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Hello, I am glad you made it to my neck of the woods. I was born and raised in Northern NY in a small town on the Hudson River called Corinth. I have hiked a good portion of the Adirondack Park and rafted or canoed many of its rivers and lakes, and climbed several of its mountains. You will find here pictures, history, and quotes concerning the Park. It is a beautiful piece of God's country, the largest wilderness area East of the Mississippi River. However beautiful it is still missing a big piece of its grandeur, the Eastern Timberwolf. The Defenders of Wildlife are proposing bringing them back to their original range and the Park is part of it. If this comes to be, the Adirondack Park will be that much more beautiful and have much more to offer. The call of the wild would once again echo through its forests something that has not been heard for 100 years. I hope you enjoy your walk through the Adirondack Park. Maybe you will come to love it as I do.

The Adirondack Park

The Adirondack State Park is the East's greatest wilderness
The heart of this great Park is its treasured public lands, the Forest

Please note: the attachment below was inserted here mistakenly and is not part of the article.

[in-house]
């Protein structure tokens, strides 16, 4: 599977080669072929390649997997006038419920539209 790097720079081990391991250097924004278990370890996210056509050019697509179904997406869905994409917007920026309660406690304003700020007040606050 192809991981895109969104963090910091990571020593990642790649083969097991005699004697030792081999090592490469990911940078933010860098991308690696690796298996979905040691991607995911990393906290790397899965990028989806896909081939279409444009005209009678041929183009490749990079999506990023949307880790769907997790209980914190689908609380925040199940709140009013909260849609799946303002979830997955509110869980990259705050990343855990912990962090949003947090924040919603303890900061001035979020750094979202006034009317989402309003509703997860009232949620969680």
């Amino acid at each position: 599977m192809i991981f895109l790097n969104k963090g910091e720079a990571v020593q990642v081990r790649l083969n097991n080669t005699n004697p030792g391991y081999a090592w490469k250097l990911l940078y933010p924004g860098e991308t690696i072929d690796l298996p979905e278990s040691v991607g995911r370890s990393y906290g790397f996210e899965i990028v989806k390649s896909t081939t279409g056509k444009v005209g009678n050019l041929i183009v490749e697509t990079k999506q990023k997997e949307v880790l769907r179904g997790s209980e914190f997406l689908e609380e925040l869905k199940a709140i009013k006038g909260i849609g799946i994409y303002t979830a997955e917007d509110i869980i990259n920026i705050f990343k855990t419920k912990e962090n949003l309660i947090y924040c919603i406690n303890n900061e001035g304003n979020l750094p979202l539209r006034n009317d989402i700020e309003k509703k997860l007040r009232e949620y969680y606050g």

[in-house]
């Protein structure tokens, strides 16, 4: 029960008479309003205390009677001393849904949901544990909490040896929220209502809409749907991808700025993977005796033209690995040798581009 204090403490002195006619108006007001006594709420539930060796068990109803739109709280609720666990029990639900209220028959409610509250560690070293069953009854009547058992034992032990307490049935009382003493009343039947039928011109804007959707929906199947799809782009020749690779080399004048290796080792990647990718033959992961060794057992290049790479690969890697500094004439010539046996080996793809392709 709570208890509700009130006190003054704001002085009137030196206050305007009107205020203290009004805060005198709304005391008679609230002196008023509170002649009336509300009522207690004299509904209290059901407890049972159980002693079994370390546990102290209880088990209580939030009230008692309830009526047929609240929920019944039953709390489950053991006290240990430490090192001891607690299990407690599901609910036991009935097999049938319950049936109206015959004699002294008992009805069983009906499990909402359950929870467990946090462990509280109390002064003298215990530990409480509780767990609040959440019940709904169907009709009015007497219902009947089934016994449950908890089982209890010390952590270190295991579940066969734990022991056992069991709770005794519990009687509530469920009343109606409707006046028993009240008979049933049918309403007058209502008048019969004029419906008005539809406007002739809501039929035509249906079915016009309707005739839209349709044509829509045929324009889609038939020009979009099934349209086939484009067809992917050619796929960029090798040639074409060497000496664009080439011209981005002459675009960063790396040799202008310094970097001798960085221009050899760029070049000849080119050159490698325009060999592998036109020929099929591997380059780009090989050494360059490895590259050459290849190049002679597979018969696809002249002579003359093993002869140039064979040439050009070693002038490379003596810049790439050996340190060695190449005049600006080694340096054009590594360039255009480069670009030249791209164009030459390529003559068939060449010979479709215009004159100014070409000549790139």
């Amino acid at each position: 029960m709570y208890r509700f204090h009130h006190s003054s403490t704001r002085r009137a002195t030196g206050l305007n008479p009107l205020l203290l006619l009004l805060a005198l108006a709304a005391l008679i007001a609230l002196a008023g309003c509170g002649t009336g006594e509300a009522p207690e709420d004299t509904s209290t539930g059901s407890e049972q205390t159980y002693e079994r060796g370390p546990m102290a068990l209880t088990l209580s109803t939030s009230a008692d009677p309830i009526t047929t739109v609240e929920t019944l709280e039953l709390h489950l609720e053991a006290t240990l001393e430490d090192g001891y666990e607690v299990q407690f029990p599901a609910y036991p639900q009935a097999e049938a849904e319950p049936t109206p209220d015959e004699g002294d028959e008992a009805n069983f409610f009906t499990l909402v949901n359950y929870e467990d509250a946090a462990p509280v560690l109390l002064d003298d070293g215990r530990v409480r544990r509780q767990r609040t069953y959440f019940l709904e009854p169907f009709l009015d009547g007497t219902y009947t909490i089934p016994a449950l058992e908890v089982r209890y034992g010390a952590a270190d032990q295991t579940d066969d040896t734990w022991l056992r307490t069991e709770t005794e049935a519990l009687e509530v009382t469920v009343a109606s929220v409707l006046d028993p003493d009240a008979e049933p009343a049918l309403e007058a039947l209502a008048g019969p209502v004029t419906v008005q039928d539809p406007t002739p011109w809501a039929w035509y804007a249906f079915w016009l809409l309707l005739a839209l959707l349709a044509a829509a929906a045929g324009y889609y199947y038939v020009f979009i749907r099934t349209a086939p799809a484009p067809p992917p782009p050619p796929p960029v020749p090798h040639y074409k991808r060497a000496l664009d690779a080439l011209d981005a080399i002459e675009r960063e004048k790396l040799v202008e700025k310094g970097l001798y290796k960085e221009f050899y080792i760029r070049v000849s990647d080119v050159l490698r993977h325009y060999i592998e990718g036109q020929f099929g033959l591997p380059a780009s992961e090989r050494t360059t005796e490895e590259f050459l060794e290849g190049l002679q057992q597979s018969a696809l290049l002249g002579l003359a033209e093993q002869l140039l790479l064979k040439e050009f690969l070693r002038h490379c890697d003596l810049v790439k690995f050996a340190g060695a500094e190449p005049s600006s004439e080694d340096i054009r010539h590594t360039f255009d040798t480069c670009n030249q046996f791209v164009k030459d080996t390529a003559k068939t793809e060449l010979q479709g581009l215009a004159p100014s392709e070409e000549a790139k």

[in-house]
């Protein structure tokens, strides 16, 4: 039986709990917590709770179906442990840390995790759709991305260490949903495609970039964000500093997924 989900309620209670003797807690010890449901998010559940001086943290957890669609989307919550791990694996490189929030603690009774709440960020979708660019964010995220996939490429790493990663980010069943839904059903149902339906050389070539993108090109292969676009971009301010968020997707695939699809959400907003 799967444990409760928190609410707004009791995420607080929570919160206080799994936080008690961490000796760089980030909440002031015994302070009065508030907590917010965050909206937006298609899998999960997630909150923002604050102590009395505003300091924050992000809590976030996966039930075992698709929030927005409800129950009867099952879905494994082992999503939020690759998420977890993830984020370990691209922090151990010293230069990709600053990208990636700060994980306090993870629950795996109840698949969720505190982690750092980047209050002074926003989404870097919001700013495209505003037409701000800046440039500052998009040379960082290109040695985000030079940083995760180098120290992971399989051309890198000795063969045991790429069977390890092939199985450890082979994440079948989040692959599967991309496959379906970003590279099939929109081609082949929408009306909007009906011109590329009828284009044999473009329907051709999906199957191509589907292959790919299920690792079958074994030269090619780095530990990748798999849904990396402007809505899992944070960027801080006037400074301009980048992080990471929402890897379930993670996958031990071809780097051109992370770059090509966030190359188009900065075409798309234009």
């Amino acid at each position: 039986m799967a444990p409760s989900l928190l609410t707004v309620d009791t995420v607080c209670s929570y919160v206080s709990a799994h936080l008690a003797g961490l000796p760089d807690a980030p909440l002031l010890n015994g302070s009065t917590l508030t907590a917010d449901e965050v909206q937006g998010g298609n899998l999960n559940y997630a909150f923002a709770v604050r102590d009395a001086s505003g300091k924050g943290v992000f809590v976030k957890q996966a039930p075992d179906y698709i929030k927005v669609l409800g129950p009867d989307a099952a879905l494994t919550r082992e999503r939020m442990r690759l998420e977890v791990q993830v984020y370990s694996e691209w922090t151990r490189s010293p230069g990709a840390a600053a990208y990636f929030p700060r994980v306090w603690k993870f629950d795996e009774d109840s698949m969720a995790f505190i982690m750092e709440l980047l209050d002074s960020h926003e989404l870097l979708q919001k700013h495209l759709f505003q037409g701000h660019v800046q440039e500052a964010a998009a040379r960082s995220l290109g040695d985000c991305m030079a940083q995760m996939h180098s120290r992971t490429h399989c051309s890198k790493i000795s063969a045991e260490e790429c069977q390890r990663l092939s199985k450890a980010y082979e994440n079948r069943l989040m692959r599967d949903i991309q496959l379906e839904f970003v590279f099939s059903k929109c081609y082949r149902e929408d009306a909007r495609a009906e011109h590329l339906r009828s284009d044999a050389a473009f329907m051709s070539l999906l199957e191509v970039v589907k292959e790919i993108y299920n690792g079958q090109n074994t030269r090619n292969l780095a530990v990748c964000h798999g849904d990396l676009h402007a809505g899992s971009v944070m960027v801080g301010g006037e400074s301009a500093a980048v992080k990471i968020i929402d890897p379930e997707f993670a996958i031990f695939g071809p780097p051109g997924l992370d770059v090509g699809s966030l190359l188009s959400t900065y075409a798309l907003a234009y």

Preserve, which was created by an act of the Legislature in 1885. "The
lands now and or hereafter constituting the Forest Preserve shall be
forever kept as wild forest lands. They shall not be sold, nor shall
they be leased or taken by any person or corporation, public or private".
In 1884 a "Blue Line" was used to dilineate a proposed park boundry. That
Blue Line has been used to dilineate the Park since 1892 when the
Adirondack Park was created to encompass that portion of the Adirondacks
which included the Forest Preserve and the intermixed private lands. During
the last 100 years, numerous purchase have increased the Forest Preserve
from the original 681,374 acres to its present 2.6 million acres. The Blue
Line, originally encompassing 2.8 million acres, now encircles nearly six
million acres. The Adirondack Park is the largest State or National Park
in the United States outside Alaska, it is 2.5 times the area of
Yellowstone National Park and roughly the size of the State of New